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The bond buyer's friend is poised to become an enemy in a bear market.

For the past few years, as bonds have rallied on all fronts, buyers have had an extra push helping their returns. But when bonds turn around, the push will go the other way and weigh on bond values heavily in the first stretch of a bear market.

The force at play is known as convexity, and it has aided investors for years. But it could easily bite buyers of the current crop of bonds with their low coupons, so it pays to be wary.

In as much of a nutshell as is possible with bond math, convexity is a term for the shape of the curve representing the relationship between a bond's price and its yield. Yields rise when prices fall, and vice versa. But the relationship is not linear; on a graph it will look like a curve. Think of the cross section of a satellite dish that's pointed up above the horizon.

A video explainer can be viewed here

For most bonds, the shape of the curve means that as yields approach zero, price gains accelerate. That's been helping investors who are buying bonds of late, as declining yields that are getting close to zero on many issues have resulted in nice gain in the value of bonds, adding a little extra juice to returns in the form of capital gains.

The reverse is true when yields that are close to zero begin to rise. Price declines in bonds that exhibit convexity will be steeper when the bond yield is moving from, say, 1 per cent to 2 per cent than when the yield is going from 8 per cent to 9 per cent.

To be sure, convexity is not a fast-moving process, but it will explain why the prices of bonds in a portfolio are now moving more than it appears they should to the naked eye. Since it's working in investors' favour though, odds are many folks are not spending much time thinking about it.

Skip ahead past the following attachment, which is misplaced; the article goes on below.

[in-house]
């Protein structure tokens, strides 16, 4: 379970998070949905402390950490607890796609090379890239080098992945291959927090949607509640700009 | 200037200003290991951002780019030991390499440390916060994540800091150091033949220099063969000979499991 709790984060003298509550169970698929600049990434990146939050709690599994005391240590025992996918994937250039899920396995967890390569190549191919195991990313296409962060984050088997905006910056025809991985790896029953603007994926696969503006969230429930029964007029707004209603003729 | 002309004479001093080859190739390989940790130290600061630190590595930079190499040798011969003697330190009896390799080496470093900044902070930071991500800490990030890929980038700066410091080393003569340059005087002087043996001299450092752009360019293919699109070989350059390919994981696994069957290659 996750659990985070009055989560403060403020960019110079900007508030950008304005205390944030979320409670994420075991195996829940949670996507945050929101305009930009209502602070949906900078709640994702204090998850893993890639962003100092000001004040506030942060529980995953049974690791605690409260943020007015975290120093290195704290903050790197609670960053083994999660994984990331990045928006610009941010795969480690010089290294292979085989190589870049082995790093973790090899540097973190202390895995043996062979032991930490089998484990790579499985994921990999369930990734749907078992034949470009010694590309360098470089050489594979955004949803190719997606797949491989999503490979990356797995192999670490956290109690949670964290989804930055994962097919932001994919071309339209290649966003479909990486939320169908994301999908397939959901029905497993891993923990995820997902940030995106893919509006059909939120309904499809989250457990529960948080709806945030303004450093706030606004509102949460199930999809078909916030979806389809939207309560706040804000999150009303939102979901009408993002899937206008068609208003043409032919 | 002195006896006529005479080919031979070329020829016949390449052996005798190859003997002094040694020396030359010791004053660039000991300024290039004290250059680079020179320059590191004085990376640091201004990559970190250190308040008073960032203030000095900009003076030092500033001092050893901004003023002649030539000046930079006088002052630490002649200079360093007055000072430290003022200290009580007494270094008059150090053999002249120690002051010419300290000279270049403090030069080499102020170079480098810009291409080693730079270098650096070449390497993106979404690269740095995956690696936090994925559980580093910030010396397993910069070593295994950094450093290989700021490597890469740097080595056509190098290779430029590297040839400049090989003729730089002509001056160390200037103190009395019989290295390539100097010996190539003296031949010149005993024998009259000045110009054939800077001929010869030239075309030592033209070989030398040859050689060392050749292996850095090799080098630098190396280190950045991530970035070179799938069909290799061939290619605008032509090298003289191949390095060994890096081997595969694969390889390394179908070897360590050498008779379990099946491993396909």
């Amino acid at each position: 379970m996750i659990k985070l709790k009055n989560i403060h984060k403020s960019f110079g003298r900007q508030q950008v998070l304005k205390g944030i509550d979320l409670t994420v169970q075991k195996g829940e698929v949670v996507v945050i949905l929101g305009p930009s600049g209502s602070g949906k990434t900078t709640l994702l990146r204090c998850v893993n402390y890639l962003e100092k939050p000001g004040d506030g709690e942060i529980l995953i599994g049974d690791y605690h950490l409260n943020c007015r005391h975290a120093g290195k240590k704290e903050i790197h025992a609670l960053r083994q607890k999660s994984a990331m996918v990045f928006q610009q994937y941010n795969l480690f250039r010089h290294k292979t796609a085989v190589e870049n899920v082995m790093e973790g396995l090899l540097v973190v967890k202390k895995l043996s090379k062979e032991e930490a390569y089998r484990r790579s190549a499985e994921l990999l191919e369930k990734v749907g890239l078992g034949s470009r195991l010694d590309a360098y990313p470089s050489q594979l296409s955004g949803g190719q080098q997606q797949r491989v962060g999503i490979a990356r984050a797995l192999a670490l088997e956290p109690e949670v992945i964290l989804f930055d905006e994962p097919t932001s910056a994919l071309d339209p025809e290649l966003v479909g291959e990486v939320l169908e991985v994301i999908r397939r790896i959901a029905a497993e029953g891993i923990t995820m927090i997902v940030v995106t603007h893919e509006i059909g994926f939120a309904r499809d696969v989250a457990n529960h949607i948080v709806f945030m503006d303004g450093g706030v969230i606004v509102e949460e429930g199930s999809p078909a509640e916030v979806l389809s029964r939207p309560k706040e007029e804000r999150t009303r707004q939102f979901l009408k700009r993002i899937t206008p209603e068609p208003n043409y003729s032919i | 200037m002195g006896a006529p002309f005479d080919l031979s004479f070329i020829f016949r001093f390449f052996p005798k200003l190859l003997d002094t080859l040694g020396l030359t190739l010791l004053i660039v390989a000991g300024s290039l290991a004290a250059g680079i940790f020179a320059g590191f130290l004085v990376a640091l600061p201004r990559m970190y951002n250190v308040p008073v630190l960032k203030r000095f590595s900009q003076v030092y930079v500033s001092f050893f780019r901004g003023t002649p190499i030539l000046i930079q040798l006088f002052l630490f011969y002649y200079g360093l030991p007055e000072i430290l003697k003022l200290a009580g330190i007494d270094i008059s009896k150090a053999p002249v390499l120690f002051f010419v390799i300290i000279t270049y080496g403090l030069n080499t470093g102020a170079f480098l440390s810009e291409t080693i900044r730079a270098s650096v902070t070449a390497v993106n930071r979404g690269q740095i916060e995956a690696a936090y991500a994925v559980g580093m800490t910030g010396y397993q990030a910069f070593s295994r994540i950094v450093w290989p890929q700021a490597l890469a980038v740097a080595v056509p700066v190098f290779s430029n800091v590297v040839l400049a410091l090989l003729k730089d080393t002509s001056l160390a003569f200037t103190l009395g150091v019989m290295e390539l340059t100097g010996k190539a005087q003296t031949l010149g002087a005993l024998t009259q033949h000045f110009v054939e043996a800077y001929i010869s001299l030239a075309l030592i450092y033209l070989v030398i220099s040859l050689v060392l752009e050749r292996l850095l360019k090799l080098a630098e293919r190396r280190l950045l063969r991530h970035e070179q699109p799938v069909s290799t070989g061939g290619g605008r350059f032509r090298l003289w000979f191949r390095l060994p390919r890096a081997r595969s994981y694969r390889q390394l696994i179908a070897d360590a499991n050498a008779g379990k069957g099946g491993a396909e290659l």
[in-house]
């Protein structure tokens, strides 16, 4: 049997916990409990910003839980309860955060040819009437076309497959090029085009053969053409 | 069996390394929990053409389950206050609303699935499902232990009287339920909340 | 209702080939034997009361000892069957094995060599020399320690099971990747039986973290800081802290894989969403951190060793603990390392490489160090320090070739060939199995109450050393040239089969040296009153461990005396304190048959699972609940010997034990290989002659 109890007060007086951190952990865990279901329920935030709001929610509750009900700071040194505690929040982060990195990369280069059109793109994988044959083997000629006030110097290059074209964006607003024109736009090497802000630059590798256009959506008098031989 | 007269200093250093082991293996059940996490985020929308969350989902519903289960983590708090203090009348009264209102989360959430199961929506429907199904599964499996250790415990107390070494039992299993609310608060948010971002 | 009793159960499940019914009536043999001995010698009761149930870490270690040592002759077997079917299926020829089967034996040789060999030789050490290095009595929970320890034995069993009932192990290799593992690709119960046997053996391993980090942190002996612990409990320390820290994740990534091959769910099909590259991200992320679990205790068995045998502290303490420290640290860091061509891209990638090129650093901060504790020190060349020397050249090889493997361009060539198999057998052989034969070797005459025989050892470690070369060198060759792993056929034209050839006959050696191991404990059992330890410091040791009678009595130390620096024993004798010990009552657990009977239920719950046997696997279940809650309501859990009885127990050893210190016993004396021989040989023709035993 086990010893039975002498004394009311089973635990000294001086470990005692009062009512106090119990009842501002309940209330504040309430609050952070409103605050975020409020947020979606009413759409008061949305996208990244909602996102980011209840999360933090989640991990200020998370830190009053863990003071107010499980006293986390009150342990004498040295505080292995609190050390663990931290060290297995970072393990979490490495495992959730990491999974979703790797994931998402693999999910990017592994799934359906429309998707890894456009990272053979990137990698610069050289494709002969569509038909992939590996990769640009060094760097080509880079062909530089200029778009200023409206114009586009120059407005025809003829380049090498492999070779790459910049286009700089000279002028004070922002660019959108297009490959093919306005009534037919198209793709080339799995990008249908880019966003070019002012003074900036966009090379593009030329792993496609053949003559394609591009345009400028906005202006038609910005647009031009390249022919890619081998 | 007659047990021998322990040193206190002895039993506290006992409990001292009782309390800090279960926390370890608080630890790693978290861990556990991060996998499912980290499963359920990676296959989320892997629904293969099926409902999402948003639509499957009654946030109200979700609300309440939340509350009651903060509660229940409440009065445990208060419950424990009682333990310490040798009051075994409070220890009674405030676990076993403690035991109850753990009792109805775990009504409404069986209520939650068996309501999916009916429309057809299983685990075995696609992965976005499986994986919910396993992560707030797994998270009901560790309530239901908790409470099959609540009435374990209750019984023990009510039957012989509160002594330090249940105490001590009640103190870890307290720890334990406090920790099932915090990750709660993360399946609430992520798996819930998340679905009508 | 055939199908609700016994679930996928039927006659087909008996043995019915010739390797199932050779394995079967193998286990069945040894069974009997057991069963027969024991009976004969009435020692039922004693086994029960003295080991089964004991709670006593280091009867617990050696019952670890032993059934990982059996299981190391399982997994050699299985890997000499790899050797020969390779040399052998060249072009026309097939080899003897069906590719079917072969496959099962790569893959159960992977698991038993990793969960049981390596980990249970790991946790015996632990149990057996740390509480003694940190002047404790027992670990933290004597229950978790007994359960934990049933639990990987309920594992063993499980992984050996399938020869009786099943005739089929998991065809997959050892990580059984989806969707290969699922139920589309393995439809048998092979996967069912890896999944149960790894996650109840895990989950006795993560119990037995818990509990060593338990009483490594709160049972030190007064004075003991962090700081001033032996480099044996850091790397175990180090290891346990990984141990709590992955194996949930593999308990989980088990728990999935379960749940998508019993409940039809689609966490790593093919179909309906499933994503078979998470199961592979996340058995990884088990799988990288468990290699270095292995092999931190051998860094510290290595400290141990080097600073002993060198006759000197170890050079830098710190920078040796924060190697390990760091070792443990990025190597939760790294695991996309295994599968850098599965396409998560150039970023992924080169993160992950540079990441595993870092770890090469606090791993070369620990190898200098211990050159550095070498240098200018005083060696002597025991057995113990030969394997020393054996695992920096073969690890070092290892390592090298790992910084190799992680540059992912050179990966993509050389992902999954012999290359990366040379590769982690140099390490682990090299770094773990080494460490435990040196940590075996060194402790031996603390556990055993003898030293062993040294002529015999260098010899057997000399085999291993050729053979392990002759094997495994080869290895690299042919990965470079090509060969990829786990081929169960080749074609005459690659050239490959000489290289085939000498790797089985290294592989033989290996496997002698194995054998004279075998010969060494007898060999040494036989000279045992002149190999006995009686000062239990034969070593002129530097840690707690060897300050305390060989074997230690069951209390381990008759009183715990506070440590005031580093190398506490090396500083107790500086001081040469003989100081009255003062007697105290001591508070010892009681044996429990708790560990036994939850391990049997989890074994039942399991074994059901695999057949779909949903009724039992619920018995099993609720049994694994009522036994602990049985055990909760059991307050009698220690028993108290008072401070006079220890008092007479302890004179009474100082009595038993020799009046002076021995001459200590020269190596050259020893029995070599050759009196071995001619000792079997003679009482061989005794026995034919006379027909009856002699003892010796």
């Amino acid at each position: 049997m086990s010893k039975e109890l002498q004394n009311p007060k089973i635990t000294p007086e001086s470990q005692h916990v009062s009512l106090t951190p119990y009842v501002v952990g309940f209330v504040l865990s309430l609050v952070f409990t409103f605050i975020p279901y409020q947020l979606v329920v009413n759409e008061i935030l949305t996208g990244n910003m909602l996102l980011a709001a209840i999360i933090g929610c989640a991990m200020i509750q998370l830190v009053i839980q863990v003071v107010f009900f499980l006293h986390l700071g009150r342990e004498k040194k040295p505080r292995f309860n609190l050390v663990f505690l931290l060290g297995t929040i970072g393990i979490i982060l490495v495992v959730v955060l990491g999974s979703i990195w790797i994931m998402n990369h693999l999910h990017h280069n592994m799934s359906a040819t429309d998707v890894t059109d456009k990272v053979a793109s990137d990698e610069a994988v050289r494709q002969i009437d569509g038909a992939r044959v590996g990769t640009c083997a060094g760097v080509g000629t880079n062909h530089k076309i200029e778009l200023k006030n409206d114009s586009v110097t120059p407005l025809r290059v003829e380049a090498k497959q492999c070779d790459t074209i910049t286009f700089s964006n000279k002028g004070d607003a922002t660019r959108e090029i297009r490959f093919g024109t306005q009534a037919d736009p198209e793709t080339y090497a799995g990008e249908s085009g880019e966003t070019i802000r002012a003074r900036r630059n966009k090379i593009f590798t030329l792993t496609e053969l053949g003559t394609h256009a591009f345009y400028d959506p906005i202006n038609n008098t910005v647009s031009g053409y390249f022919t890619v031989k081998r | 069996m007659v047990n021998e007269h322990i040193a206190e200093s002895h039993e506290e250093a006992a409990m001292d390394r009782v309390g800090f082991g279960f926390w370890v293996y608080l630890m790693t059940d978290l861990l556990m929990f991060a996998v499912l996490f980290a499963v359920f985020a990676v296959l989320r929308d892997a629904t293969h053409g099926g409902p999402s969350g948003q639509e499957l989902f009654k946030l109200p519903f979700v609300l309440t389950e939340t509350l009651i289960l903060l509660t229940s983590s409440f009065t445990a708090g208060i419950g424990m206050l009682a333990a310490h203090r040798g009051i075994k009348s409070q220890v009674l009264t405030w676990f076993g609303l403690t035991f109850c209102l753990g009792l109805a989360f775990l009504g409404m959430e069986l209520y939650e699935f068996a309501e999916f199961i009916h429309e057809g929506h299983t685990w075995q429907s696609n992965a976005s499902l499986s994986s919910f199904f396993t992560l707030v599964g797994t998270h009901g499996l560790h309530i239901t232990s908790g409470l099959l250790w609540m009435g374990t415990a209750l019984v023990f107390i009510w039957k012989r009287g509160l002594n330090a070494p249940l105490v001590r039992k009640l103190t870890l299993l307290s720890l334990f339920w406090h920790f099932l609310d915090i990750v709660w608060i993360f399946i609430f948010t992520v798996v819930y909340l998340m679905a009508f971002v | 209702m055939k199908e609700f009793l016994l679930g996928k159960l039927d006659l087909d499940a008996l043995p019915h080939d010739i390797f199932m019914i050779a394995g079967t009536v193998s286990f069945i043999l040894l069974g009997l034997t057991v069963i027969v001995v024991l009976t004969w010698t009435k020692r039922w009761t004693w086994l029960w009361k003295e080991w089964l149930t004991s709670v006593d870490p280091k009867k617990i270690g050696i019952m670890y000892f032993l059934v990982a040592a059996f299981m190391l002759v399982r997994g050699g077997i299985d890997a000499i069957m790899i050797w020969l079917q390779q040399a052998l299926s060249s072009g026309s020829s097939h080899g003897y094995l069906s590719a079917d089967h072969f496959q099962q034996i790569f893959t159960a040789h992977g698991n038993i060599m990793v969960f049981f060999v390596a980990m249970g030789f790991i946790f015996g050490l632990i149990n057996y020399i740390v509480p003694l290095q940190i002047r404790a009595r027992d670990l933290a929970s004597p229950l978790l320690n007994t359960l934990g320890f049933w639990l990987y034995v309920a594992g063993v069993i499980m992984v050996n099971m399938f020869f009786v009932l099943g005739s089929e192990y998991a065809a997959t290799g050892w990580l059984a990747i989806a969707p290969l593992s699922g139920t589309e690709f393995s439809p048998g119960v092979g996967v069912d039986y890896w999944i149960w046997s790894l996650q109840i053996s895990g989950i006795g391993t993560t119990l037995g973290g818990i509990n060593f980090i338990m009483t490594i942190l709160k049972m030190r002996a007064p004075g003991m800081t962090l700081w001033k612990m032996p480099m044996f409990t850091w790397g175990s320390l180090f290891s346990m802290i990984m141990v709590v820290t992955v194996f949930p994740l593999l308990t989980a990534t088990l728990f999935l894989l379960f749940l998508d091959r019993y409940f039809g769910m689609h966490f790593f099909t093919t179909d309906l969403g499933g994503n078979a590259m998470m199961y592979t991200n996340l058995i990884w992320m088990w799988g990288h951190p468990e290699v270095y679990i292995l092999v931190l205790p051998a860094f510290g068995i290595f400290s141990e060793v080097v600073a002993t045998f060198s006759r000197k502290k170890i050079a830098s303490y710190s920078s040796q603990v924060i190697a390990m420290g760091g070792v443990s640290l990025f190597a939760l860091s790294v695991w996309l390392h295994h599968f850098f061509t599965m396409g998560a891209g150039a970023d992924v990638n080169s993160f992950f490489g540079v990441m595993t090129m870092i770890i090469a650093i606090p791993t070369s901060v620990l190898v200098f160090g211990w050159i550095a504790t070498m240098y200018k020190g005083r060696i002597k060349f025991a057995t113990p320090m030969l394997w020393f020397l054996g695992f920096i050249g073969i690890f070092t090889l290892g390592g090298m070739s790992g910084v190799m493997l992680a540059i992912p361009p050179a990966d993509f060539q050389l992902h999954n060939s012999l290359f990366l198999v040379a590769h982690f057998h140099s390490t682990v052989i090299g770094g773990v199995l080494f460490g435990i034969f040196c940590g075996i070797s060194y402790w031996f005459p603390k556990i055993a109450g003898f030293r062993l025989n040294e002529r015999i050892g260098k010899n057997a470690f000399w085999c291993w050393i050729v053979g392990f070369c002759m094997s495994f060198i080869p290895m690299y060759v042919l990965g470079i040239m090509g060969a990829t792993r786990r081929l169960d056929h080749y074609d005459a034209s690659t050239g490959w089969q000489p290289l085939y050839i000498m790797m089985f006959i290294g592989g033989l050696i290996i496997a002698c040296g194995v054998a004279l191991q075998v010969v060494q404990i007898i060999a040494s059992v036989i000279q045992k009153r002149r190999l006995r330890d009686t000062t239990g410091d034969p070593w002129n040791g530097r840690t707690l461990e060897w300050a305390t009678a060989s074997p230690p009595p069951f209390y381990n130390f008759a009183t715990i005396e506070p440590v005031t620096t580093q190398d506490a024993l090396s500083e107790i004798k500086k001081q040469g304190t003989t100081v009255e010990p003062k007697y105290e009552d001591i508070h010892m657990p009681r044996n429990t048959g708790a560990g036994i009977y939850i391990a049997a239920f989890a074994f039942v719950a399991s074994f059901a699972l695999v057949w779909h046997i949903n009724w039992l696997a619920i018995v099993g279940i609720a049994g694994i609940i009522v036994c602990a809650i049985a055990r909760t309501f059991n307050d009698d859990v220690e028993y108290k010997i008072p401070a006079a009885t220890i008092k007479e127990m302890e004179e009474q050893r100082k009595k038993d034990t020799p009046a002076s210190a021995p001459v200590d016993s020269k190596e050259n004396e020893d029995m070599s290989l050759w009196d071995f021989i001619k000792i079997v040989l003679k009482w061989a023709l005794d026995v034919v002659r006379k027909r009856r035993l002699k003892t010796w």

Why is convexity a particular worry now? It's not only that yields are lower on most bonds than they have ever been, leaving them in the steepest part of the curve.

The issue is exacerbated by the kinds of bonds that are now on sale.

Generally speaking, the closer the coupon rate on a bond is to zero, the more convexity a bond will exhibit. And which way have coupons been going? Closer and closer to zero. Late last year, the Government of Canada auctioned a five year bond with a 1.25 per cent coupon and a 10-year bond with a 1.5 per cent coupon. Corporate bonds are similarly issued with ever smaller coupons.

In other words, pretty much all the new issue product out there in the bond market is coming out with more and more inherent convexity. The potential for steeper than expected capital losses in the early stages of a move higher in yields is built into the bonds that people are now buying.

Bond pros are well aware of convexity, but as bonds and bond-based products like exchange traded funds have become more and more popular with investors in general, the bear-market effects of convexity could well sneak up on some people who are less steeped in the math behind bonds.

And that could lead to some unpleasant surprises.

(Boyd Erman is a Globe and Mail Capital Markets Reporter & Streetwise Columnist.)

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